This interior challenges what an office should look like. It invites conversation and socialising. It is not defined by fashion but sits further away from it, informed by it’s users and brand.
The workspace balances the practicalities of an office with an atmospheric client-focused space. The business operates as a distributor of select wines and spirits and wanted a space that would reflect their core values. All the while remaining approachable and unpretentious.
The front end of the long open-plan space was the logical location for the design. Utilising natural daylight for worker comfort. White desks, upholstered partitioning and considered track lighting ensure this is a functional space. A texture sheer curtain provides privacy and a backdrop to the window signage.
A darkened zone at the rear draws one into its intimate space and allows for a comfortable bar-like atmosphere used for client tastings. All appliances are integrated within this kitchenette. Dark-stained rough-sawn oak, leathered black granite and cork splash back are a dense layering of highly textured and monochromatic finishes. This darkness ensures the lit bottles remain the focal point. Additional storage is concealed within the wall paneling.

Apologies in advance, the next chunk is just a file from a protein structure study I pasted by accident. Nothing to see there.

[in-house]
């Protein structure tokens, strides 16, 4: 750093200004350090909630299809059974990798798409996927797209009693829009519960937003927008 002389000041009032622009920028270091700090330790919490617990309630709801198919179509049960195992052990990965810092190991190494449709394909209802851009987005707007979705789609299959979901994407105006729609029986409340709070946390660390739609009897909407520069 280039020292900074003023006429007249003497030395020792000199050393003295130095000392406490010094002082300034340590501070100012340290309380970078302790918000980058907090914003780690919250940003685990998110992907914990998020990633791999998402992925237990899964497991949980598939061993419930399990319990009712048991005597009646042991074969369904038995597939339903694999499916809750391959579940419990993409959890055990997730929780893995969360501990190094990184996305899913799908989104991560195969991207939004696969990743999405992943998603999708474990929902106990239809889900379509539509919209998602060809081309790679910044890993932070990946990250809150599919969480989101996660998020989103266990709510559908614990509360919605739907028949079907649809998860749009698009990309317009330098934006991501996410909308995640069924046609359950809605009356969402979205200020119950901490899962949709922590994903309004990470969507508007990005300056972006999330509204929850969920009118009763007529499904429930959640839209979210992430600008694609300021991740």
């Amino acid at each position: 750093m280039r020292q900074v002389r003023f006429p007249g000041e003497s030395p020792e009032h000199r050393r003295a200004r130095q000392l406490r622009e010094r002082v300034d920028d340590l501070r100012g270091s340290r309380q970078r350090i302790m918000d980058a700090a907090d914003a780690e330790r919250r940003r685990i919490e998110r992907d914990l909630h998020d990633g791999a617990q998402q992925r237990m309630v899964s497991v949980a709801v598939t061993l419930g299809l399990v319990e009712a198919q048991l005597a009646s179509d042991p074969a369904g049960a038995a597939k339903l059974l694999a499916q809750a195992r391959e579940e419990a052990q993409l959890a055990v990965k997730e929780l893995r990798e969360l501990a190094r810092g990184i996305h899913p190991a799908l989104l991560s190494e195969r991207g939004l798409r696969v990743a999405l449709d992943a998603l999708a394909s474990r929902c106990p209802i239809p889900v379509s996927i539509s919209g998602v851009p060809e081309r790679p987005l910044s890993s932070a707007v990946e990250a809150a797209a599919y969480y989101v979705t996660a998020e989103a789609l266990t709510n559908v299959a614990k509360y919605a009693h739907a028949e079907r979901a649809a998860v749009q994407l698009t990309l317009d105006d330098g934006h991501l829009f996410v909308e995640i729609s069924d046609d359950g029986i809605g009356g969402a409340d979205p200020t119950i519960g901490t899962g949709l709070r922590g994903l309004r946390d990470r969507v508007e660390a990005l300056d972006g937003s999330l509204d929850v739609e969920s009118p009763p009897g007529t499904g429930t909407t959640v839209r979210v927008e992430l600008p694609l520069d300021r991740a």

A Serge Mouille wall light arcs over a Harrows bar leaner and leather upholstered bar stools, all taking on a mid-century aesthetic that echos craftsmanship that is found in the product being sold.
An existing recess becomes an open storage space. With heavy oak floating shelves to house wine cases, boxes and paperwork. There was a purposeful decision to not conceal this area, playing into the honest integrity of the brand and its product. Snaking galvanised steel conduits on the ceiling supply power to the lighting and further emphasise this.
The oversized “Liquor” photograph by Tim Flower is paired with Simon James Parallel Chairs and stained macrocarpa plinth from Public Record. And a generously open-weave Armadillo jute rug from The Ivy House defines the small wait space.